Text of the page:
JOHANNESBURG -- Forty-four theologians from South African universities and seminaries told President Pieter W. Botha Thursday that the country's churches have a clear biblical basis for protesting against apartheid and that Botha's recent attacks on Anglican Archbishop Desmond Tutu and other religious leaders were "un-Christian."
Joining the growing church-state confrontation over the government's clampdown on legal antiapartheid organizations, the theologians said in an open letter published in a Cape Town newspaper that the dispute reflects growing antagonism between the "oppressors and oppressed.
"The basic problem is that the policy of apartheid, however disguised, is racist and unjust and can be implemented only by force and coercion. Such a policy clearly contradicts the Gospel. That is the overwhelming consensus of Christian opinion within virtually all major churches," the theologians said.
Their declaration of support stemmed from Botha's reaction to an attempt by Tutu and other top church leaders to march on Parliament on Feb. 29 to present a written protest against the banning of 17 antiapartheid organizations, including the United Democratic Front, a coalition of 700 protest groups.
Police briefly detained Tutu, the 1984 Nobel peace laureate, along with the Rev. Allan Boesak, president of the World Alliance of Reformed Churches, and the Rev. Frank Chikane, general secretary of the South African Council of Churches.
While the dissident churchmen, representing more than 12 million South African Christians, vowed to fill the vacuum created by the bannings, the white Dutch Reformed Church, with 1.7 million members, has condemned the aborted march on Parliament and has supported the government clampdown.
Botha, in a March 24 letter to Tutu, which the president's office made public, condemned the attempted march and said that no theologian he had consulted could provide biblical support for the church leaders' protest action.
Botha called upon Tutu and other church leaders to "be messengers of the true Christian religion and not of Marxism and atheism."
In their open letter, the theologians argued that the prophets of Israel, including Jesus, often found it necessary to engage in symbolic protest when their appeals for justice were ignored by those in authority.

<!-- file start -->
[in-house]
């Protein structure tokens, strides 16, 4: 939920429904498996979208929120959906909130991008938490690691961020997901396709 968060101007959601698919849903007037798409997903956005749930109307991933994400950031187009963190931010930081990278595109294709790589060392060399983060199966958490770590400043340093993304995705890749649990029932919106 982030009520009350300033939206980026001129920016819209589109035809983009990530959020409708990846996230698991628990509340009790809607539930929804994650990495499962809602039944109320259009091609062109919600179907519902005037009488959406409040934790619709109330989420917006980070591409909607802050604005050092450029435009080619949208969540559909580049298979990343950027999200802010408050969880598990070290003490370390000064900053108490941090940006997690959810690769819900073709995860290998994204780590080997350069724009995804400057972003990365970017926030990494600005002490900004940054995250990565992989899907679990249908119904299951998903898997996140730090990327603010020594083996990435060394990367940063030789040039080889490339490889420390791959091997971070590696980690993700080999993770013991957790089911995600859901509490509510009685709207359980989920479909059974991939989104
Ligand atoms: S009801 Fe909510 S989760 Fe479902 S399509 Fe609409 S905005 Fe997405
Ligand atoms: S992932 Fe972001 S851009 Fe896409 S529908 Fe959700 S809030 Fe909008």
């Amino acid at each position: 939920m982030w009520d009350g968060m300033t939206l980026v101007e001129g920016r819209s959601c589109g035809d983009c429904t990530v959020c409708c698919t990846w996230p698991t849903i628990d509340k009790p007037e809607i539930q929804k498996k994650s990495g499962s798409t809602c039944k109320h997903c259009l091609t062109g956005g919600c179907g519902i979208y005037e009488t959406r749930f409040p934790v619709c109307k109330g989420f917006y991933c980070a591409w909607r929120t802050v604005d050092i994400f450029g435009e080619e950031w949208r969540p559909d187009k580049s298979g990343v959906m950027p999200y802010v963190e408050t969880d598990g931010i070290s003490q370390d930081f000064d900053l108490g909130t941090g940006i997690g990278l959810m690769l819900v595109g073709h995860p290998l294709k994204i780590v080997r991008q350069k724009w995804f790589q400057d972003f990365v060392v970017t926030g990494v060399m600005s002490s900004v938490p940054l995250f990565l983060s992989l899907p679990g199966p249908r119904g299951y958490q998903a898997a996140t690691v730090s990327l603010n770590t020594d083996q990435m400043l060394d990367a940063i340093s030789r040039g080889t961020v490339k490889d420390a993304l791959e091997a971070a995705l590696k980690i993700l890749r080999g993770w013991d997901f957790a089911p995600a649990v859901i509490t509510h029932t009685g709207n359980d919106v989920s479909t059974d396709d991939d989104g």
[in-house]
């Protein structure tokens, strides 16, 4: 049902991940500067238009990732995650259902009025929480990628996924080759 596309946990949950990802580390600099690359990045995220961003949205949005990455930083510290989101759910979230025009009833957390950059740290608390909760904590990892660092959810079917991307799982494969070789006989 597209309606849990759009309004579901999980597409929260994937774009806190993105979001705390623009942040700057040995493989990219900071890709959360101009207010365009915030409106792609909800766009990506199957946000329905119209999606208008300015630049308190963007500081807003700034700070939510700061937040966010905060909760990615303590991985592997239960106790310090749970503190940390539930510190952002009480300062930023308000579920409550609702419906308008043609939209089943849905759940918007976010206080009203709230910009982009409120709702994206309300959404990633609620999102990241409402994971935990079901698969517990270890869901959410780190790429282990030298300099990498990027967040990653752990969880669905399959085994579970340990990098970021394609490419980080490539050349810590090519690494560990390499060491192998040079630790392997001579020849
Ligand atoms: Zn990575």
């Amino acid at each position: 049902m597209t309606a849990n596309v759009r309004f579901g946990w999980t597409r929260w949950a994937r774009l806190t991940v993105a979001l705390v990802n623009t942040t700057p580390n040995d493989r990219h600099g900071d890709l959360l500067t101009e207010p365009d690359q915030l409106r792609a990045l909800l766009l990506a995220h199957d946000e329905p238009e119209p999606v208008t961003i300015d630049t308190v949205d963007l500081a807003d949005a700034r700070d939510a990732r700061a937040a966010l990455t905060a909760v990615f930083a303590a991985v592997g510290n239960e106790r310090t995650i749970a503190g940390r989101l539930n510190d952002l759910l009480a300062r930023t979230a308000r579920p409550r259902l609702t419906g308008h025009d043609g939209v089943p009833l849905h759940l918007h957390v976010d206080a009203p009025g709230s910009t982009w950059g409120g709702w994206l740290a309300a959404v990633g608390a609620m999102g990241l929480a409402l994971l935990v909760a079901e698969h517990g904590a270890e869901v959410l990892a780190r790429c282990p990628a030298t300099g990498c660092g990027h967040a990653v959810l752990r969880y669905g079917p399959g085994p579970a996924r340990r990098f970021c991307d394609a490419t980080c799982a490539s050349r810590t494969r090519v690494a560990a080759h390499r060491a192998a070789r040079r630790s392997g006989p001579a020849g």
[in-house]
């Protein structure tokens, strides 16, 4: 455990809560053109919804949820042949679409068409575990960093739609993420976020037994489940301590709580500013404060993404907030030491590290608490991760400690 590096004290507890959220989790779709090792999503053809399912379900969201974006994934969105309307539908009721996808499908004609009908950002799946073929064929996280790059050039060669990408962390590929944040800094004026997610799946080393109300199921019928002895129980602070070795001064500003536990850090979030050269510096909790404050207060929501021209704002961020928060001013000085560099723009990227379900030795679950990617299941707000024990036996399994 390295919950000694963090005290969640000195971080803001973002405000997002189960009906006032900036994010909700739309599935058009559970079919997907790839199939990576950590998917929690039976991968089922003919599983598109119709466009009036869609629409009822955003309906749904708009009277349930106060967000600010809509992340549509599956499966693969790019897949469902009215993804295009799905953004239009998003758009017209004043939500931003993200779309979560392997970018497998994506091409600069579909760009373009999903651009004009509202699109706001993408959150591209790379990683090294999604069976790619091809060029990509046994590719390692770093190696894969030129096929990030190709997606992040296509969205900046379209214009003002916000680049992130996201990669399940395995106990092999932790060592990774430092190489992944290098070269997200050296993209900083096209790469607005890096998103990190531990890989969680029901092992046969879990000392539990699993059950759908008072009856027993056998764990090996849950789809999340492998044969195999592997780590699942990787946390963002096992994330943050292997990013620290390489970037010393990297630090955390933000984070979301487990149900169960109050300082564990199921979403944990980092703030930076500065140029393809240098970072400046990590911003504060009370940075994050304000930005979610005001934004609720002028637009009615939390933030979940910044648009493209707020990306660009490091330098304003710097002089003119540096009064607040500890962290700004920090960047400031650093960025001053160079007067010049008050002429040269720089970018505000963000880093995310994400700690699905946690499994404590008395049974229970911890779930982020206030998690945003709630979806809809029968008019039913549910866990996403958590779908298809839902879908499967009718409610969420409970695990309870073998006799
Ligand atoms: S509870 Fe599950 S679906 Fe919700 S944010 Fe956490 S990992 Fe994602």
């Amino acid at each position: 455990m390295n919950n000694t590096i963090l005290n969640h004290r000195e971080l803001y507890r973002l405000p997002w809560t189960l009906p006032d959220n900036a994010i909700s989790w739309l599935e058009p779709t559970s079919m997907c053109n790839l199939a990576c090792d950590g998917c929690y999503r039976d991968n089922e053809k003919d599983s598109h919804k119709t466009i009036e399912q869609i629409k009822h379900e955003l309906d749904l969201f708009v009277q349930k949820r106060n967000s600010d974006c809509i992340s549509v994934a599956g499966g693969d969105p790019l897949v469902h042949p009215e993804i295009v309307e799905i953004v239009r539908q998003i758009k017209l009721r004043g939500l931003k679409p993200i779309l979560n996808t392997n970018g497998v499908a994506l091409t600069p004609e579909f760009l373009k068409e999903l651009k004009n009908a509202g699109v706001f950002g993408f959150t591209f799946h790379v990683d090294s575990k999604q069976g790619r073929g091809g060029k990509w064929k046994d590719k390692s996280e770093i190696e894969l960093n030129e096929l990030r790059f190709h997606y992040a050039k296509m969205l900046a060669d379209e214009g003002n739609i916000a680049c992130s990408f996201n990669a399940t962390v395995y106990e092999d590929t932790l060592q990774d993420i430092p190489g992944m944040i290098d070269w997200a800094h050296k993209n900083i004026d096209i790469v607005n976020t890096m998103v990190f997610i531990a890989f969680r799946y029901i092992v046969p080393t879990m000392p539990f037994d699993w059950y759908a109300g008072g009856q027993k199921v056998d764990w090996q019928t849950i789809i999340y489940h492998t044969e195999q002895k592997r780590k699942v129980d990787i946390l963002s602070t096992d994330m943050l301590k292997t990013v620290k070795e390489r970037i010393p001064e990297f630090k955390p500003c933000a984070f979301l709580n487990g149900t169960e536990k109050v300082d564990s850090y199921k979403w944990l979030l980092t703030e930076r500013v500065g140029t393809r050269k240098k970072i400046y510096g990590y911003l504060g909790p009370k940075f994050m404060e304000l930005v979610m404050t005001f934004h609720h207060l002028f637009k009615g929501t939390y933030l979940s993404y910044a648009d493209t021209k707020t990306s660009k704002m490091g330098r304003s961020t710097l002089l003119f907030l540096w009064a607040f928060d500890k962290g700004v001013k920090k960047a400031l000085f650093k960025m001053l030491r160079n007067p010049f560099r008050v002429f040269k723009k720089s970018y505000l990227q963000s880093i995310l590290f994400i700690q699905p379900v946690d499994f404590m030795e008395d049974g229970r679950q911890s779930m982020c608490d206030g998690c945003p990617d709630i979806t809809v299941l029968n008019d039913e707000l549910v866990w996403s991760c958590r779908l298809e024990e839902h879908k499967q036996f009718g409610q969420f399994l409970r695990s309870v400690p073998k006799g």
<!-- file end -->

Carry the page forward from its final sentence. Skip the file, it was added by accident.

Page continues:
"In the same way, over the years many church leaders have pleaded, both in private and in public, with those in authority to heed the cries of the victims in our society. This has brought little response and sometimes only rebuke and rejection -- hence the need to put words in action," the theologians said.
Among the institutions they represent are the University of South Africa, the University of Cape Town, the University of the Western Cape, Rhodes University, the University of Natal and St. Joseph's.
The Council of Churches, meanwhile, was seeking legal advice about whether to sue Botha for defamation over his attacks on Tutu and Chikane. It would be the first defamation suit against the president since a change in the constitution in 1983 made such litigation possible.
With the effective banning of the UDF and other anti-apartheid groups, the Council and other church bodies have increasingly viewed themselves as the last legal avenue for nonviolent dissent against the government's policies of racial separation and white minority rule.
After centuries of preaching that apartheid was ordained by God, the white branch of the church modified its policies 18 months ago and said that segregation was no longer required, although it remains acceptable if it does not put any racial group at a disadvantage.
Johan Heyns, leader of the church, has maintained that active protest should be outside the scope of churches, and that civil disobedience should be employed only as a last resort.
Jointly, the black branch of the Reformed Church, with 1.25 million members, and the mix-race Colored branch, with 675,000 members, outnumber whites in the reform movement.